“Study in order to acquire learning, and to adorn yourself with it; cultivate dignity and goodwill; treat with respect those who teach you, and those you teach. Do not make your learning oppressive to anyone, and do not permit your vanity to destroy the effects of what is really good in you.’

‘Be silent da’is for us,’ meaning: behave in such a way that your example alone be sufficient proof of the superiority of your religion.”

The Fatimids and their Traditions of Learning, p 61

nimirasblog.wordpress.com/2018/12/30/qualities-of-a-dai/
Back to top
View users profile Send private message
kmaherali



Joined: 27 Mar 2003
Posts: 21485

PostPosted: Sun Mar 10, 2019 10:56 am    Post subject: Reply with quote

Imam Jafar on the Da'is

It is said that once Imam Jafar, greetings of God be on him, said to some of his followers, "You should be our silent propagandists." When the people asked him as to how they should carry on the propaganda by silence, he said in reply, " Carry it on by your good deeds." He gave a long sermon on this topic and said in the end, "When people find you doing the right things they will know that it is we who have guided you in this matter. Thus they will run to us and you will prove to be the medium of their coming to us"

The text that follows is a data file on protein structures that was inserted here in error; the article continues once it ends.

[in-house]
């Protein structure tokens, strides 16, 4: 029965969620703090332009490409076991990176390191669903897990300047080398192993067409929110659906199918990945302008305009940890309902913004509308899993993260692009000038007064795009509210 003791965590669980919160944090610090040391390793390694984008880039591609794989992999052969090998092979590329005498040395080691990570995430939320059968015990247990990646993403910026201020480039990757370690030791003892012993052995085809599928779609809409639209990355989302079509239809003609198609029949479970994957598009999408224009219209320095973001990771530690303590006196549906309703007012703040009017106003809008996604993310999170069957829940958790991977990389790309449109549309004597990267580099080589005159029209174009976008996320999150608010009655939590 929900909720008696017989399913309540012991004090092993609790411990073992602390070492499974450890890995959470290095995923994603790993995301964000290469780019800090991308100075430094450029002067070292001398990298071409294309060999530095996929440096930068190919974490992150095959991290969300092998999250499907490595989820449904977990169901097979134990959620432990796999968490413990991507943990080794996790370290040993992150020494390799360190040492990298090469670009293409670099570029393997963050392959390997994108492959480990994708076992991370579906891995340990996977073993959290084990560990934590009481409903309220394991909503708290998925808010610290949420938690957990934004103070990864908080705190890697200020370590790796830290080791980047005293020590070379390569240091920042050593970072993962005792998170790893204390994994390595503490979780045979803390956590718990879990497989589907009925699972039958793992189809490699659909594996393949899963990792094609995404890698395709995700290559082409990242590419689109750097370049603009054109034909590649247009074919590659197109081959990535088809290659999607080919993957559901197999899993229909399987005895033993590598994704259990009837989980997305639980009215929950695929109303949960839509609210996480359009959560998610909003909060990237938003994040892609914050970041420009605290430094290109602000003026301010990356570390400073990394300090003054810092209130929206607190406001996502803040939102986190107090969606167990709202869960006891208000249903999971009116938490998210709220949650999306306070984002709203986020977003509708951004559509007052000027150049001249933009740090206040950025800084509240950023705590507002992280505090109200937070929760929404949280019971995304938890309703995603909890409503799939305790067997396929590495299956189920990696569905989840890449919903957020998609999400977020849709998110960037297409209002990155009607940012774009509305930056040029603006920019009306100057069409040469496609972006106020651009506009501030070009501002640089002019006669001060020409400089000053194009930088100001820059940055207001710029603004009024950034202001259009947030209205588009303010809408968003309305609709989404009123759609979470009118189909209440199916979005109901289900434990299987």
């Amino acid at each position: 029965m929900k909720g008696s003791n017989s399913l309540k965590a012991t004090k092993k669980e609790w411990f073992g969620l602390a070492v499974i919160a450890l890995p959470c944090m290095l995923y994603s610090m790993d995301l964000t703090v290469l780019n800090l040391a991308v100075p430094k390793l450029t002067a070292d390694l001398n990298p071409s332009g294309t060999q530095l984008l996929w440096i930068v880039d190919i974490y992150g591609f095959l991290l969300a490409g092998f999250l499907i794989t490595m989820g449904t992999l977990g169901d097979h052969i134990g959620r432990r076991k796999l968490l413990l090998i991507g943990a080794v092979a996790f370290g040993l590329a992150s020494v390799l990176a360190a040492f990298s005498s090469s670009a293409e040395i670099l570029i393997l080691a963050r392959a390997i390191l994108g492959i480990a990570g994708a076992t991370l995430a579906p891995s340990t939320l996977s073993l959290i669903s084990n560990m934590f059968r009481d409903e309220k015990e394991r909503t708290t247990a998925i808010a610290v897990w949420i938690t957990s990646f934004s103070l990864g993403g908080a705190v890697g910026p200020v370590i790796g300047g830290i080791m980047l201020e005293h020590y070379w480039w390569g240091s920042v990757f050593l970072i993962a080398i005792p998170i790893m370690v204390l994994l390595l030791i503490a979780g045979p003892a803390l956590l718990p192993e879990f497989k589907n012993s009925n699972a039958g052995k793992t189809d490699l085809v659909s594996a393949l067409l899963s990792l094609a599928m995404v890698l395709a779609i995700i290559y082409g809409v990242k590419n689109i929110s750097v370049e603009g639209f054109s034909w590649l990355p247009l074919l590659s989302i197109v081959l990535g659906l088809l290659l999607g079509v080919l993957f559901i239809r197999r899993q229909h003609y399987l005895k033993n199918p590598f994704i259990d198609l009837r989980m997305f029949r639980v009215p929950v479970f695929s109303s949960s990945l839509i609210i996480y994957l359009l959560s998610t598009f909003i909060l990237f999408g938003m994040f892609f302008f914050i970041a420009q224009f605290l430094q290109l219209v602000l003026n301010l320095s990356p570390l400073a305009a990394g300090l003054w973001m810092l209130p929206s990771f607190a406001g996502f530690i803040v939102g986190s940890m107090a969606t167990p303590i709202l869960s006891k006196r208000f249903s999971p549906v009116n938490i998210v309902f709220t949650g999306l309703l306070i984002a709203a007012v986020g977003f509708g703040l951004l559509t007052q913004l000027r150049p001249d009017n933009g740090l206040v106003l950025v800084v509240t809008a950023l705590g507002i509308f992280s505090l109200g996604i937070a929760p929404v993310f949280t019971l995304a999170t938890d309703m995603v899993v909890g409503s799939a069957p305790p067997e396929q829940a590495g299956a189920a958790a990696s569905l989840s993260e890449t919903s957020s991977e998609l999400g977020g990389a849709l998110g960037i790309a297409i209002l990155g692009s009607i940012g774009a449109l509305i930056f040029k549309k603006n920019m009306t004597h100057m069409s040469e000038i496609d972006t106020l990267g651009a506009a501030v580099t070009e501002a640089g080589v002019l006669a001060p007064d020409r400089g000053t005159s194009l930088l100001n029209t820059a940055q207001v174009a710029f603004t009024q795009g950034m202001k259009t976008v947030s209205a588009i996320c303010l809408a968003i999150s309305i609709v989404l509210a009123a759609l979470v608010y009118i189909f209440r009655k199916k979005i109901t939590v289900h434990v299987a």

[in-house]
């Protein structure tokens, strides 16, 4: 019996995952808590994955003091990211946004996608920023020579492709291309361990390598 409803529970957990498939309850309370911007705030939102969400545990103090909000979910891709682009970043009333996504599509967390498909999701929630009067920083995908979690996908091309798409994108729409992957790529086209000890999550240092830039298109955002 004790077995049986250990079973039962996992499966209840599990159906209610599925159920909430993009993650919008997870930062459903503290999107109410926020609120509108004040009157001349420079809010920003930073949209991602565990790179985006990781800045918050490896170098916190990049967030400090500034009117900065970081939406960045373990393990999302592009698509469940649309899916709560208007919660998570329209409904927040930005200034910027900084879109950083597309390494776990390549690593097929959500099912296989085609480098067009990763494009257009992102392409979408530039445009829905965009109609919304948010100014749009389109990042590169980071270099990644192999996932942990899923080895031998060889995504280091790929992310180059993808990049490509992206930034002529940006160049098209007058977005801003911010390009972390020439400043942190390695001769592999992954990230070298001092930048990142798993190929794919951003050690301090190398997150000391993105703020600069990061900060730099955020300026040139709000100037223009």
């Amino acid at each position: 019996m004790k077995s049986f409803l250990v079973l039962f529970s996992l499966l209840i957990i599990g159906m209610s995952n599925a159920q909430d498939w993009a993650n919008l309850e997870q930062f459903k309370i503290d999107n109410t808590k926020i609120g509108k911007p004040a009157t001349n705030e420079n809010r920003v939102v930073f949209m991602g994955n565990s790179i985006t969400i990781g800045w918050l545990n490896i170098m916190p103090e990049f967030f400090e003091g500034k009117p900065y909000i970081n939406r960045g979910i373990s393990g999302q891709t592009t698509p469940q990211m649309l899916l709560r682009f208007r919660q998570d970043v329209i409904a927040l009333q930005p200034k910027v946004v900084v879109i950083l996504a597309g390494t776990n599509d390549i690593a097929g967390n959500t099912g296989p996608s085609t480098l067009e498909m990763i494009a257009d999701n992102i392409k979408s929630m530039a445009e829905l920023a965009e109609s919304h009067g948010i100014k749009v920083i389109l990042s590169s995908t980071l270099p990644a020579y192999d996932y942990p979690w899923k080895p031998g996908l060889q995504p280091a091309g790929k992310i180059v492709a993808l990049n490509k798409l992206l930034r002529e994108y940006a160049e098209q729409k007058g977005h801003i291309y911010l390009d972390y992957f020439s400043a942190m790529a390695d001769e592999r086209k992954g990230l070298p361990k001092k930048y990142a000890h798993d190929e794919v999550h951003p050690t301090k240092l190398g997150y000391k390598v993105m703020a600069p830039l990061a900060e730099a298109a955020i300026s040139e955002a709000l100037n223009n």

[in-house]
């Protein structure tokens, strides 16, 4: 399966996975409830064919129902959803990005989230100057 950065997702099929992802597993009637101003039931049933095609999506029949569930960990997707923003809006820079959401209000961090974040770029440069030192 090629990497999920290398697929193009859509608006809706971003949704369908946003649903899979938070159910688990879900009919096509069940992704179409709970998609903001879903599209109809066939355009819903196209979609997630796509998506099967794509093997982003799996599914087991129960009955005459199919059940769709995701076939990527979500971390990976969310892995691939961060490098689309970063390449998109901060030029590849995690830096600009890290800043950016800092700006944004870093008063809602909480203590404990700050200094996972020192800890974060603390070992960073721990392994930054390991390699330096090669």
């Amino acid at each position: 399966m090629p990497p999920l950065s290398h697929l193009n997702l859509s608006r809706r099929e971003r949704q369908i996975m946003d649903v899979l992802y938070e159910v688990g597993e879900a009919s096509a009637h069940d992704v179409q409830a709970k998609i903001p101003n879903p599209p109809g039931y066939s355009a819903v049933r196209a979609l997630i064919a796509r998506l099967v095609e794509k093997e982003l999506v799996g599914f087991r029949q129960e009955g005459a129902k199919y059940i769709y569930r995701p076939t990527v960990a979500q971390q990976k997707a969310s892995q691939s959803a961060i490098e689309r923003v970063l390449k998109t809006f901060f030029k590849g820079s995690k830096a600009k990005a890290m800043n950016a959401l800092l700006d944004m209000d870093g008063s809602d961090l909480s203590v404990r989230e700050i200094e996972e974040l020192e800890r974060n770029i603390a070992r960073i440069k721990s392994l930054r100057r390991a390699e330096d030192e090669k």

It follows that it is the bounden duty of every-one who is the follower of the Imams to do good things and keep away from the evil. He should be devoted to God and he should discharge the duties that have been enjoined on him. He should commit no sins and should do nothing which provokes God.

He should not indulge in religious discussions unless he is permitted by the Imam to do so. The Imam permits only those people to carry on religious discussions whom he finds fit for the job. Many a debator indulges in discussions with one who happens to be more competent than limself and
in the end suffers a defeat at his hands and becomes sceptic.